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by Lloyd A. de Vries

Vol. 23 - Seller Netiquette

If you go into a store, do you pay a fee as you enter to help cover the owner's insurance?

Of course not.

If you buy a blender at the store, take it home and find the box is empty, do you just accept that as your fate?

Of course not.

If a dealer tells you he'll have some stamps for you at a stamp show, but someone steals the stamps before you get to the booth, do you pay for them anyway?

Of course not.

So why do so many amateur and semi-professional Internet merchants claim that it's your problem whether the package arrives or not?

Logic tells me it's the seller's responsibility to get the merchandise to the buyer.

Now, if sellers stipulate in the terms of sale that the buyer must pay a fee to insure the package, that's legitimate, in my opinion: The buyer must decide whether the total price for the item, including the insurance fee, is acceptable.

There is no cost effective way to ship stamps and covers that is absolutely guaranteed to prevent damage. When I send first day covers, I could put each cover inside one of those "zip-lock" plastic bags, then put the bag between two sheets of plywood screwed together. Then I could personally drive several hundred miles to deliver each.

Of course not.

So for valuable stamps and covers, we who sell stamps and covers by mail may insure them, either with the U.S. Postal Service or with the two firms that specialize in philatelic insurance.

For not-so-valuable material, I take my chances, which is called "self-insurance." In effect, I'm betting that the U.S. Postal Service will deliver the cover in good condition. If I lose the bet, I replace the cover (as I did recently). It doesn't happen often enough to make the other sort of mailer's insurance cost-effective for low-priced items.

It's a good idea to take a careful look at the postage and handling charges on any auction lot in which you're interested. Some sellers post items at ridiculously low minimum prices, then charge a stiff "P&H" fee to make up the difference. If the shipping terms aren't specified in the listing, contact the seller before bidding, to prevent an unpleasant discovery after you've won.

When I bid in an auction, Internet or otherwise, I figure in the add-on costs in determining my maximum bid. If something is $25 plus a 10% buyer's premium, then the cost is $27.50. If $25 is the maximum I want to spend, then I won't bid more than $22.72 (25 divided by 1.1). Similarly, if the P&H charge is $3.90, and I don't want to spend more than $5 for the item, then my maximum bid is $1.10.

(You laugh, but recently on Yahoo, an uncacheted first day cover was offered at a minimum bid of 99 cents — and $3.90 Priority Mail shipping. Oh, and the first bid of 99 cents didn't meet the reserve!)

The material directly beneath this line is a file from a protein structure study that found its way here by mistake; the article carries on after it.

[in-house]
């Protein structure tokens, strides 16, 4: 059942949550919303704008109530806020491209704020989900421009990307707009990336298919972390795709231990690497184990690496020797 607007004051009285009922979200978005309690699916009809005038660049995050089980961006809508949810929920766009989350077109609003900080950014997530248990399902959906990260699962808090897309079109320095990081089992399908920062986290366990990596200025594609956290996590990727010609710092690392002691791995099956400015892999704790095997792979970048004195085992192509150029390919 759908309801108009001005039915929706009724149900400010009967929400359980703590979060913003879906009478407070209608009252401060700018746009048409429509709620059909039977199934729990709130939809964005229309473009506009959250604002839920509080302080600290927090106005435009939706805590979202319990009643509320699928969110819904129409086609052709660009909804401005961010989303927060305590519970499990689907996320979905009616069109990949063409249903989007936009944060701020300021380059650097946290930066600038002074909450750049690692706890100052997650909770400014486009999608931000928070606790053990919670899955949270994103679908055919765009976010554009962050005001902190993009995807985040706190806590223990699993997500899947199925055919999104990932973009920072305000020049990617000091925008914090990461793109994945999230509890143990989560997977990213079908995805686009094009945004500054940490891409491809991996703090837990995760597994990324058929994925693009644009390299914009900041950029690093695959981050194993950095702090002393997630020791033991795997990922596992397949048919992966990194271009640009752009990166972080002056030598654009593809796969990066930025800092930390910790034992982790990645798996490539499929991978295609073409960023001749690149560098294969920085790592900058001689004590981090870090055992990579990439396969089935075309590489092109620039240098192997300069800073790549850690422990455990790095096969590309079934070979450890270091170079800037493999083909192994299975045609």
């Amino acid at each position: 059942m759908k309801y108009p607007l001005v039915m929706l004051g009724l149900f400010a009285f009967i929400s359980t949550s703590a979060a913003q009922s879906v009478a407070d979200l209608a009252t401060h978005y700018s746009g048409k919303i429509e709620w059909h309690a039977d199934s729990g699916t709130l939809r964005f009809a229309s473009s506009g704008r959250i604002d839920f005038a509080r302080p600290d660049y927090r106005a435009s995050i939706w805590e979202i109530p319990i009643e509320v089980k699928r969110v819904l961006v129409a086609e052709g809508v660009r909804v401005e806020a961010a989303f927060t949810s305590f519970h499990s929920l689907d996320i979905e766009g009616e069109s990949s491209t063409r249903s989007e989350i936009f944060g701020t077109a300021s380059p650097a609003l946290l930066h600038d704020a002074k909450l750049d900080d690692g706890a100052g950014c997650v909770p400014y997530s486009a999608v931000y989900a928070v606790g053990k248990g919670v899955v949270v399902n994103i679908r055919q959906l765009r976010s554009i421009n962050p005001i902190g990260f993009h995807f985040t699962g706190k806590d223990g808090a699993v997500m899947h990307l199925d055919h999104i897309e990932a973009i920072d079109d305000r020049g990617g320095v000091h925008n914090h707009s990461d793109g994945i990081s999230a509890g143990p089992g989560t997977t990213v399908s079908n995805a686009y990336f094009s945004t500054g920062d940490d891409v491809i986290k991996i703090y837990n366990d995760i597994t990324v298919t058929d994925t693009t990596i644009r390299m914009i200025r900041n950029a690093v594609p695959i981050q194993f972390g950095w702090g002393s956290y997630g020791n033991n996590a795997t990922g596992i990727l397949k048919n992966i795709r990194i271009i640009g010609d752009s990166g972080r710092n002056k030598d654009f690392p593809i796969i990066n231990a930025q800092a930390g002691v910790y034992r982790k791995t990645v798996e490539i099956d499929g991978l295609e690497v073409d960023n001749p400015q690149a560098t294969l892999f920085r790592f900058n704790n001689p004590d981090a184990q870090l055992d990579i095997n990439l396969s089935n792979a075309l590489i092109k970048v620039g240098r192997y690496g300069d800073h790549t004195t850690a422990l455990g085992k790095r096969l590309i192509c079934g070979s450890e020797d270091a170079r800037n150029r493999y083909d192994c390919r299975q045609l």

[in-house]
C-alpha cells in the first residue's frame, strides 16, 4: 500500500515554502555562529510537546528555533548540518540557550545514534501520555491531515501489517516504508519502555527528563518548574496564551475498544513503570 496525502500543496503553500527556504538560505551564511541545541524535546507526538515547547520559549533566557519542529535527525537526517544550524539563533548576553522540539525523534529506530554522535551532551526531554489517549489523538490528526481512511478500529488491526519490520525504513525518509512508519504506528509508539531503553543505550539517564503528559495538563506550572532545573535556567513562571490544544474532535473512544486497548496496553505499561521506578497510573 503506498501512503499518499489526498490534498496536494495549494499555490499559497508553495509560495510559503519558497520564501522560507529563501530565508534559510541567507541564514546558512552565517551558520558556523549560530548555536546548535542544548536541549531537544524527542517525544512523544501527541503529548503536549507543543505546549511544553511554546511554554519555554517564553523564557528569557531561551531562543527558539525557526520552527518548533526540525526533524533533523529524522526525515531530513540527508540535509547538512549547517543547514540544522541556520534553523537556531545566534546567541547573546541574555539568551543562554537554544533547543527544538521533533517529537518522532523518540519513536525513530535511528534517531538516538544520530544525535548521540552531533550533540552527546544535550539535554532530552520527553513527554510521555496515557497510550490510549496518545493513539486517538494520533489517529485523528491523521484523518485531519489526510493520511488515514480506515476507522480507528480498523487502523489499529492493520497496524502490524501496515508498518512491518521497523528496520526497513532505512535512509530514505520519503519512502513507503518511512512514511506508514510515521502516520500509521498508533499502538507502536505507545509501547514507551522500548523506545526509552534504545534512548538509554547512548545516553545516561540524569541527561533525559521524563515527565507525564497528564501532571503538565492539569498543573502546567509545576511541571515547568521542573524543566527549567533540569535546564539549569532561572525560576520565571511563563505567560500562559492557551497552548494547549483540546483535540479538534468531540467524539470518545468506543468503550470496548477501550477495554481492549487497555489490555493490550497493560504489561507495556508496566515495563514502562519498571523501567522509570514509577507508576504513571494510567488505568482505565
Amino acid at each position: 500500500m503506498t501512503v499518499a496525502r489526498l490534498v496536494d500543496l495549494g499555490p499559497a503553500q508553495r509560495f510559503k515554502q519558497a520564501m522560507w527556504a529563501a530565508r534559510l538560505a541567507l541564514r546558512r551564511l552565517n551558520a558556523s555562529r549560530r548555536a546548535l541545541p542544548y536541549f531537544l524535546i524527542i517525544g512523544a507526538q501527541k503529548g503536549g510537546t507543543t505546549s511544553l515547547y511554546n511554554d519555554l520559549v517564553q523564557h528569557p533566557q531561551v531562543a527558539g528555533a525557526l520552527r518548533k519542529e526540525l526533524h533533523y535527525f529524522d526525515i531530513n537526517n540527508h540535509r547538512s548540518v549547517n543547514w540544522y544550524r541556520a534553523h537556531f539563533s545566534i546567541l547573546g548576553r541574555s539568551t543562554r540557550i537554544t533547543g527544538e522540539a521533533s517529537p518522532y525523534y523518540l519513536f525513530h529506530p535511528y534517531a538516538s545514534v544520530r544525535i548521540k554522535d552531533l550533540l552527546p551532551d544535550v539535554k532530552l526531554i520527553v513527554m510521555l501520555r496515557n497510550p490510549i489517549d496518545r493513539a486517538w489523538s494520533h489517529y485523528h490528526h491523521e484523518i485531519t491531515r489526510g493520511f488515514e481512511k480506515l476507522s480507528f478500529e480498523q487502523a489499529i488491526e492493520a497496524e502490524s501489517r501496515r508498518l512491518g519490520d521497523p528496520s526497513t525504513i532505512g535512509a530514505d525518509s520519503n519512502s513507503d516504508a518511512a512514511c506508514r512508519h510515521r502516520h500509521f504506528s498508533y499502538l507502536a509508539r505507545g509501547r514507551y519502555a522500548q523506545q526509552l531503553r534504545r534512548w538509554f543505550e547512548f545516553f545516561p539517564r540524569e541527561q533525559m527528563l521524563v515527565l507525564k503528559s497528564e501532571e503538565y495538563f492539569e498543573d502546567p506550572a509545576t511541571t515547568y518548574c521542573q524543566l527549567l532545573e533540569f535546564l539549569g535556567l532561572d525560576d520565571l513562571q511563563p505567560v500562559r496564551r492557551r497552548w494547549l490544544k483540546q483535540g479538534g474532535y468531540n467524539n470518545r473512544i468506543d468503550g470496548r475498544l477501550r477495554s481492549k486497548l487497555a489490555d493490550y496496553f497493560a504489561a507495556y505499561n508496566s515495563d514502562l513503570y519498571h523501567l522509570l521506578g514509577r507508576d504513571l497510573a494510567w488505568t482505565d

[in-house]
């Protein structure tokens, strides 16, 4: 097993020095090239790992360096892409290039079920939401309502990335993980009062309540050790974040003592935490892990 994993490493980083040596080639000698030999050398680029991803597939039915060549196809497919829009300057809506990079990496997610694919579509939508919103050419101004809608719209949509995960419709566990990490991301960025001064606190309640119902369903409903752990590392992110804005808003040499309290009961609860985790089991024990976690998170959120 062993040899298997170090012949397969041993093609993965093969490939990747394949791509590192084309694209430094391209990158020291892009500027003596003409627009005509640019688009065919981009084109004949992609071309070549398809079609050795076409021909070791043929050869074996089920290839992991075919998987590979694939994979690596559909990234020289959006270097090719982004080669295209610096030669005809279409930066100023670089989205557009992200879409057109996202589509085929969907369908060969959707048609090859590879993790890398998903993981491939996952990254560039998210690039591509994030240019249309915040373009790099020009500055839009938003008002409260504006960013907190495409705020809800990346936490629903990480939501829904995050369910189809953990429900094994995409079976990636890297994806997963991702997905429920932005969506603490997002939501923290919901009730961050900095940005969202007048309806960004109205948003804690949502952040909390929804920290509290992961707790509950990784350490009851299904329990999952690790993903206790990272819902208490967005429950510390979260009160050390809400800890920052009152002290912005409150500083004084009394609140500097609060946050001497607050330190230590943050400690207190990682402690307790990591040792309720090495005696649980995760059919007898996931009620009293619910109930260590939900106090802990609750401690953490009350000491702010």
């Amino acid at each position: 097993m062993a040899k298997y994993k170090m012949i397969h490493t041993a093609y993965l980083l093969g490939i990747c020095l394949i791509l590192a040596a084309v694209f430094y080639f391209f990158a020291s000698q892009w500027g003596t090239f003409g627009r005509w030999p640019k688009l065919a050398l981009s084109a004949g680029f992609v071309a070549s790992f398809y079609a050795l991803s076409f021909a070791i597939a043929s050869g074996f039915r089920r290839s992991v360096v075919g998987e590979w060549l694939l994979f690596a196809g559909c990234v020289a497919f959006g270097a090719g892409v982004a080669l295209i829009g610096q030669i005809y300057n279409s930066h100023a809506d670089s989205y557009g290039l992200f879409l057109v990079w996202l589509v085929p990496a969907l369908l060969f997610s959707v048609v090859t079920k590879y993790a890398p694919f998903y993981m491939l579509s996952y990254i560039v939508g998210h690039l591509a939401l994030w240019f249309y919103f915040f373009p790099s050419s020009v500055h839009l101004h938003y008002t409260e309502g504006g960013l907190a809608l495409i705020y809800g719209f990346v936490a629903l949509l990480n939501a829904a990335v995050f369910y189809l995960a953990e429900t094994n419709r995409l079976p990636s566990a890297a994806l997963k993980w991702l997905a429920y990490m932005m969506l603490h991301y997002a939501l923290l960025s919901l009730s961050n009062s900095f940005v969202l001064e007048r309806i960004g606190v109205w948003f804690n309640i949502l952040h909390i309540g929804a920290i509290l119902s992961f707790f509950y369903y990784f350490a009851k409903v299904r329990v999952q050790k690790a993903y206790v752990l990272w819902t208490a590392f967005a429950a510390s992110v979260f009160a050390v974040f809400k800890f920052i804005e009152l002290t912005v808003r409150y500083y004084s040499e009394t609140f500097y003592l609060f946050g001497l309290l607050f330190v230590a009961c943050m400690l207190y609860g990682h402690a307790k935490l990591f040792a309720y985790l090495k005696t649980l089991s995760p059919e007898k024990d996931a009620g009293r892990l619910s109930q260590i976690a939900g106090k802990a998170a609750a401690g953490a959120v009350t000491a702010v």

The term "netiquette" refers to how one should behave on the Internet. You don't make fun of someone's typographical errors in a chat room, you remember to include "emoticons" (symbols that indicate your mood, or emotion) when you post a joke somewhere that might be taken seriously, and you don't copy an entire long email message into your two-word "I agree" reply.

Buying or selling over the Internet involves netiquette, too, and it seems to me that promptly contacting your opposite number in a transaction is polite, too, as well as a good idea.

The major auction sites all stipulate that buyers and sellers contact each other within a short period after the auction ends. I have a mail-merge system, using Microsoft Word and Microsoft Access, that generates the basic message to my buyers, which I then customize as needed.

Yet often the first I hear from the buyer is the payment, a week or more later. In the meantime, I'm left wondering if my message got through or if I'm going to be stiffed.

Recently, I didn't hear from a buyer in western Europe after a sale. I sent two messages, then, a month later, started the complaint process with eBay. (The service requires you to file the first notice within 45 days.)

Of course, the buyer's payment arrived later the same day I filed the complaint. I felt like a goon, but if he'd just sent a message that said, "I got your message, and I'm sending payment by way of Borneo," I'd have been more patient.

I have to assume that anyone making a purchase online has at least basic Internet service, and can acknowledge the transaction.

Speaking of outside-the-U.S. transactions, don't be surprised if your payment from another country is made in U.S. cash. Many overseas stamp collectors seem to keep American currency on hand to pay for their purchases.

Others will use credit cards (either directly or through one of the payment services, if you accept them), which takes care of the exchange fee problem.

Panama uses U.S. coins and bills as its official currency. In many other countries, including Russia, your U.S. paper money will be at least as welcome as the home currency, and perhaps more so.

U.S. paper money is truly a world currency.

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